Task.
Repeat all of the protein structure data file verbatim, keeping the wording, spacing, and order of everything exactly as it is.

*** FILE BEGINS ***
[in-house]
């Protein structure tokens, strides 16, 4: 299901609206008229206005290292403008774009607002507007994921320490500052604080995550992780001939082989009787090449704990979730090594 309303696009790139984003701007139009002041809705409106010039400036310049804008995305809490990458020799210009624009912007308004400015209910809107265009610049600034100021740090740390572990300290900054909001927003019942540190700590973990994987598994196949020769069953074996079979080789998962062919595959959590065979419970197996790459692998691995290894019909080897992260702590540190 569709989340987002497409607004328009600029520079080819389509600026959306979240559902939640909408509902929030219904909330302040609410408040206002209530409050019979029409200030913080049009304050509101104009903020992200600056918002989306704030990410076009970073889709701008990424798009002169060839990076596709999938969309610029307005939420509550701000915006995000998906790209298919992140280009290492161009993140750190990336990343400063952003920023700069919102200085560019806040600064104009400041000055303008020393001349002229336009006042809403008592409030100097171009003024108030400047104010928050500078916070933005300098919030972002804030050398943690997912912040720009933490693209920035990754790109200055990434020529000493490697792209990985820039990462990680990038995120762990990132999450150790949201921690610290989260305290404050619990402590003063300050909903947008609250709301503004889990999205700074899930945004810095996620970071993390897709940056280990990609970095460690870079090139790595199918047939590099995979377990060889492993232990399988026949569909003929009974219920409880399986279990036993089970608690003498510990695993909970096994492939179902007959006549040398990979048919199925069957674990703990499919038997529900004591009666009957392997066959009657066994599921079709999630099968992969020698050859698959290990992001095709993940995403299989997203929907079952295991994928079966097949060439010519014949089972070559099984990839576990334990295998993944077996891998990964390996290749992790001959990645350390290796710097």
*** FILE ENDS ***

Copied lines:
[in-house]
């Protein structure tokens, strides 16, 4: 299901609206008229206005290292403008774009607002507007994921320490500052604080995550992780001939082989009787090449704990979730090594 309303696009790139984003701007139009002041809705409106010039400036310049804008995305809490990458020799210009624009912007308004400015209910809107265009610049600034100021740090740390572990300290900054909001927003019942540190700590973990994987598994196949020769069953074996079979080789998962062919595959959590065979419970197996790459692998691995290894019909080897992260702590540190 569709989340987002497409607004328009600029520079080819389509600026959306979240559902939640909408509902929030219904909330302040609410408040206002209530409050019979029409200030913080049009304050509101104009903020992200600056918002989306704030990410076009970073889709701008990424798009002169060839990076596709999938969309610029307005939420509550701000915006995000998906790209298919992140280009290492161009993140750190990336990343400063952003920023700069919102200085560019806040600064104009400041000055303008020393001349002229336009006042809403008592409030100097171009003024108030400047104010928050500078916070933005300098919030972002804030050398943690997912912040720009933490693209920035990754790109200055990434020529000493490697792209990985820039990462990680990038995120762990990132999450150790949201921690610290989260305290404050619990402590003063300050909903947008609250709301503004889990999205700074899930945004810095996620970071993390897709940056280990990609970095460690870079090139790595199918047939590099995979377990060889492993232990399988026949569909003929009974219920409880399986279990036993089970608690003498510990695993909970096994492939179902007959006549040398990979048919199925069957674990703990499919038997529900004591009666009957392997066959009657066994599921079709999630099968992969020698050859698959290990992001095709993940995403299989997203929907079952295991994928079966097949060439010519014949089972070559099984990839576990334990295998993944077996891998990964390996290749992790001959990645350390290796710097």